Apple’s aiming for better mapping


Nokia has Here Maps platform, Google has Google Maps.

Then you have Apple Maps.

For those familiar with it, ever since its launch in 2013, there have been complaints that Apple’s iteration of location mapping was somewhat inaccurate to say the least and that it requires quite a bit of fine tuning.

It looks like Apple, though somewhat late to the party, has decided to boost their location and technology services (finally). The company recently purchased Coherent Navigation, a Bay Area tech startup handling global positioning and location mapping. The company was founded in 2008 and has been creating commercial navigation services via partnerships with the likes of Boeing and Iridium. In addition, the company has also worked on autonomous navigation and robotics projects, and have had tie-ins with the US Department of Defense.

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They have also worked on a high-precision navigation system which to date is much superior to many consumer-grade GPSs found in most smartphones or other devices.

With regard to acquisitions by Apple, the company has been covertly making a string of purchases since 2009. Companies such as Placebase, Locationary, BroadMap, Embark and Hopstop are just a few examples of what companies Apple has acquired as a plan to set themselves apart from rival Google. Apple’s old mapping application was actually based off Google Maps, and then replaced with their own technology as well as some licensed from Dutch digital mapping firm TomTom.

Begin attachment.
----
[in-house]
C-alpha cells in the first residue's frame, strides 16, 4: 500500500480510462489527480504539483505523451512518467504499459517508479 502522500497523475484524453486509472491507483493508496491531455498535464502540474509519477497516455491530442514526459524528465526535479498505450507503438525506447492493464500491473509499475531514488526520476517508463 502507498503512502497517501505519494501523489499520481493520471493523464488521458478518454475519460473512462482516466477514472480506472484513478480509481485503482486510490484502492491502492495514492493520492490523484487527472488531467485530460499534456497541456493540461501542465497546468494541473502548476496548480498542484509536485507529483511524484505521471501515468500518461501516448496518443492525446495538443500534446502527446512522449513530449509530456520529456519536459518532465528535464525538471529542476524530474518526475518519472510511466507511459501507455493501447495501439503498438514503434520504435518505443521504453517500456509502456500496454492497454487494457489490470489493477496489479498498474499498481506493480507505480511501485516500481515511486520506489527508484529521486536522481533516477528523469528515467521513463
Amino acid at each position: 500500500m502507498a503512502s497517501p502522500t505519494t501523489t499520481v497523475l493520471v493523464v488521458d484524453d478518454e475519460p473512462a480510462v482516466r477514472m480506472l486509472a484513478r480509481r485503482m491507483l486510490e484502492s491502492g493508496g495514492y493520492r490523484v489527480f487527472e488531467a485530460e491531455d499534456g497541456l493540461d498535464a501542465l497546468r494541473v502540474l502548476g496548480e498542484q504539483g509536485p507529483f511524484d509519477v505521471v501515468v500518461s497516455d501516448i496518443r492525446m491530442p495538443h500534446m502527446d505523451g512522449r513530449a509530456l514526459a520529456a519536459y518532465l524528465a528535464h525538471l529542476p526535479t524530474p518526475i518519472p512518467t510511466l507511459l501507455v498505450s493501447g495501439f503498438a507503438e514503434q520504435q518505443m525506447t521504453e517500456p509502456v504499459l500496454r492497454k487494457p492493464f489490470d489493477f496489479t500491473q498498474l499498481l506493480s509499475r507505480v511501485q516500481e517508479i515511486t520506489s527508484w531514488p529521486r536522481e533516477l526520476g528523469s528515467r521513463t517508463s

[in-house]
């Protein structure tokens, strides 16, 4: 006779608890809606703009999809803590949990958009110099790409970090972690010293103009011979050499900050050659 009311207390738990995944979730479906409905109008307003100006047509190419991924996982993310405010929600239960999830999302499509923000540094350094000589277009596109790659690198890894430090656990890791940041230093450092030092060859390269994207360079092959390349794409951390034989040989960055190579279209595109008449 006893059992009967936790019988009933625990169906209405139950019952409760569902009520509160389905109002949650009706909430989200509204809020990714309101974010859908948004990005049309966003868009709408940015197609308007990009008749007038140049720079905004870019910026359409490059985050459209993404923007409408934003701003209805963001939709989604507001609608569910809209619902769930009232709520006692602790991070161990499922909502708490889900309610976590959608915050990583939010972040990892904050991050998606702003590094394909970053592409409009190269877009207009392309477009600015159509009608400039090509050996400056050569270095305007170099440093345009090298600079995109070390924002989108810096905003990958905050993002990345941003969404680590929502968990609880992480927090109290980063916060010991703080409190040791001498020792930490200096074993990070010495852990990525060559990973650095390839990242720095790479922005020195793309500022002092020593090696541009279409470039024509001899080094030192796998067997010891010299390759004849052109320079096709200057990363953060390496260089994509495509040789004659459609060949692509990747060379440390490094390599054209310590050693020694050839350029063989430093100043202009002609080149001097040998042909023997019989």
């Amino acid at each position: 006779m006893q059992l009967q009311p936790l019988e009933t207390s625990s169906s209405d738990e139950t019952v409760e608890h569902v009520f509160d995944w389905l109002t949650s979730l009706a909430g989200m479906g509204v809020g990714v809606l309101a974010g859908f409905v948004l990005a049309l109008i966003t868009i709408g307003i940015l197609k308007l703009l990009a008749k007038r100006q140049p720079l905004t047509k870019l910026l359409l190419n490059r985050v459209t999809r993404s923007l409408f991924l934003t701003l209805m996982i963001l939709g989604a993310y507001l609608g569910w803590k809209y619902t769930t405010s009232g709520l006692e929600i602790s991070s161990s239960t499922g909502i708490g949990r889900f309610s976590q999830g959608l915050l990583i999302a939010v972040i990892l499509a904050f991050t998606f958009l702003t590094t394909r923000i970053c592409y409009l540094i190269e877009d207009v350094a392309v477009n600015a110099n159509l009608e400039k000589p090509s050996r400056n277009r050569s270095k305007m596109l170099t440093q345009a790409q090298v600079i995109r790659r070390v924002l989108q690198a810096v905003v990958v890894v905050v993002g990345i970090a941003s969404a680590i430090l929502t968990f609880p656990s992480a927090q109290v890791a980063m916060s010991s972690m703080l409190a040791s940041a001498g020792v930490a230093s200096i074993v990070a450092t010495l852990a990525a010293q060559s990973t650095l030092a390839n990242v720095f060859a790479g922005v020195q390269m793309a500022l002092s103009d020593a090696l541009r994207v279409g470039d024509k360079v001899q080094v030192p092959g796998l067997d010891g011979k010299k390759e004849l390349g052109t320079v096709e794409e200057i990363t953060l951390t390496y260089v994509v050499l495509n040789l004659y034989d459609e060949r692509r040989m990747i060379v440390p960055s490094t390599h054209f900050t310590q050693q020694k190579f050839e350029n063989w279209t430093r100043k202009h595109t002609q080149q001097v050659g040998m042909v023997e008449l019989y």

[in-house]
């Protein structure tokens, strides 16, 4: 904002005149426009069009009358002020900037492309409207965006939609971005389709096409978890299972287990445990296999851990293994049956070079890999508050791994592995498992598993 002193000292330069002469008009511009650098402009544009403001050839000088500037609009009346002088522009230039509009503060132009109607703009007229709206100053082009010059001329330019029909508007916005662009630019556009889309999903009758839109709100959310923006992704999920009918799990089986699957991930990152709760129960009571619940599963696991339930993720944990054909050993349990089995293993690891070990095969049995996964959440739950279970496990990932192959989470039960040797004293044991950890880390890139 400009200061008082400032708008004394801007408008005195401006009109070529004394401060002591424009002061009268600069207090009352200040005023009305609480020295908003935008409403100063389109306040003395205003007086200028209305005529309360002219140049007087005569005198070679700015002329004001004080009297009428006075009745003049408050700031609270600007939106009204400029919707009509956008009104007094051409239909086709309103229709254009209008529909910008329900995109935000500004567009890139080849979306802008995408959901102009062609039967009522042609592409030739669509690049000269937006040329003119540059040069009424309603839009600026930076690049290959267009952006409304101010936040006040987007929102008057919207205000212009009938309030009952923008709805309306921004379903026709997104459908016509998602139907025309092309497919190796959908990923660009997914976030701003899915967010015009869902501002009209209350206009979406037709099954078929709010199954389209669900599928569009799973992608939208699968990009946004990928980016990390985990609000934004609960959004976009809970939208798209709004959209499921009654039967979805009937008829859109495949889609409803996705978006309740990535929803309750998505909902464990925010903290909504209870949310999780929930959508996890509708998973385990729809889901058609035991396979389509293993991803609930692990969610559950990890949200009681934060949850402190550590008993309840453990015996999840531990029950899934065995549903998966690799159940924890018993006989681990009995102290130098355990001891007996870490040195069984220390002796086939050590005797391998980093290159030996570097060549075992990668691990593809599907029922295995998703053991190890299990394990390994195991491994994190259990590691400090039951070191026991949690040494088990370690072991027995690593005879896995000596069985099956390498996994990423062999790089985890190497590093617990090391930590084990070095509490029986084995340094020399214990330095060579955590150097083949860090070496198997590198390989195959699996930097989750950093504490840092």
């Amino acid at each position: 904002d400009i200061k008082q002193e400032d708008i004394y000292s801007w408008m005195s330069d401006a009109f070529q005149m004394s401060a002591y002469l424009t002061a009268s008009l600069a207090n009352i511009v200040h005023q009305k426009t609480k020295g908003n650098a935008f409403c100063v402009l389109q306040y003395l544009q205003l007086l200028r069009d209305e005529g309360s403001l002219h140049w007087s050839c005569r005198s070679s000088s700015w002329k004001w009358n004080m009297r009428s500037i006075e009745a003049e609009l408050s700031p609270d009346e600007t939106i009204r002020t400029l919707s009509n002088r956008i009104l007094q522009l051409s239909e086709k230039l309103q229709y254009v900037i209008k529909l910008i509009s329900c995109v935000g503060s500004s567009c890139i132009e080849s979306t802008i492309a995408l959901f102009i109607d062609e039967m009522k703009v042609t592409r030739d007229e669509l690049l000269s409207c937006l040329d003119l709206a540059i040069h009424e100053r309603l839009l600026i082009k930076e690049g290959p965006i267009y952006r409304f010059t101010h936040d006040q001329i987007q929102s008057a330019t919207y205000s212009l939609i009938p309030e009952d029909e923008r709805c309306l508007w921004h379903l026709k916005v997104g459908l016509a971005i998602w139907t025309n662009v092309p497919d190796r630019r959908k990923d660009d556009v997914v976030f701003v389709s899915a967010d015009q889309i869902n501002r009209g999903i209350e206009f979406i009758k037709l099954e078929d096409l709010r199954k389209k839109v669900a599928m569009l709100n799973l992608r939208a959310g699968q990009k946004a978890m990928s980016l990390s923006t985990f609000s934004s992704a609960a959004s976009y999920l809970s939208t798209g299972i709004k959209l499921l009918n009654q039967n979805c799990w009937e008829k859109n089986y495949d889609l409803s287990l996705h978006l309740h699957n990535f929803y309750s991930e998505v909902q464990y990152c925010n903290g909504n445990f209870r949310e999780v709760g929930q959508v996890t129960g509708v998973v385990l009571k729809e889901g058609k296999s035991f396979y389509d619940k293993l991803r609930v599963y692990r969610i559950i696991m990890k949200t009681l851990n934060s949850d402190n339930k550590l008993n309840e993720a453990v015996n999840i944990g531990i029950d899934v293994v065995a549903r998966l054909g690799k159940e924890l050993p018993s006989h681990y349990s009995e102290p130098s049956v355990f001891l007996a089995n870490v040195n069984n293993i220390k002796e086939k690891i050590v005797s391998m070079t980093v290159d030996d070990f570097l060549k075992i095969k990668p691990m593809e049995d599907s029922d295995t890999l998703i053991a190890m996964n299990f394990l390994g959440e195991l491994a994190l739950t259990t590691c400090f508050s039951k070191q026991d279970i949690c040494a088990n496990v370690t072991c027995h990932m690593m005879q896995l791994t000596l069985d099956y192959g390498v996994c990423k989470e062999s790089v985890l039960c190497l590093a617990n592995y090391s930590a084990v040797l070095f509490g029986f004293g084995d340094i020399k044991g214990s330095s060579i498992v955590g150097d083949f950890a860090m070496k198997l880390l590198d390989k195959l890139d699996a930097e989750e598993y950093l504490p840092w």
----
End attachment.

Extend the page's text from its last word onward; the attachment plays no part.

In reality though, Apple’s Maps navigation technology still runs second to Google Maps. In fact in a ComScore survey carried out in 2013, it turns out that almost twice as many iPhone owners would rather get directions from Google Maps, rather than use Apple Maps. The data is a tad redundant, but we can assume that the stats are still more or less the same now as it was back in 2013. After all, if Apple is aiming to provide better mapping, there has to be a perfectly logical and sound explanation for it.

No details have surface yet regarding how much is acquired Coherent Navigation for or when the actual purchase took place, although CEO of Coherent Navigation Paul G. Lego’s LinkedIn profile lists him working at Apple Inc. for the last 5 months.

In a somewhat bland statement, Apple commented by saying “Apple buys smaller technology companies from time to time, and we generally do not discuss our purpose or plans.”

So basically, whatever purpose or plans Apple has for it and its acquisitions remains to be seen. Hopefully the chance of us getting lost the next time we use Apple Maps will be less.


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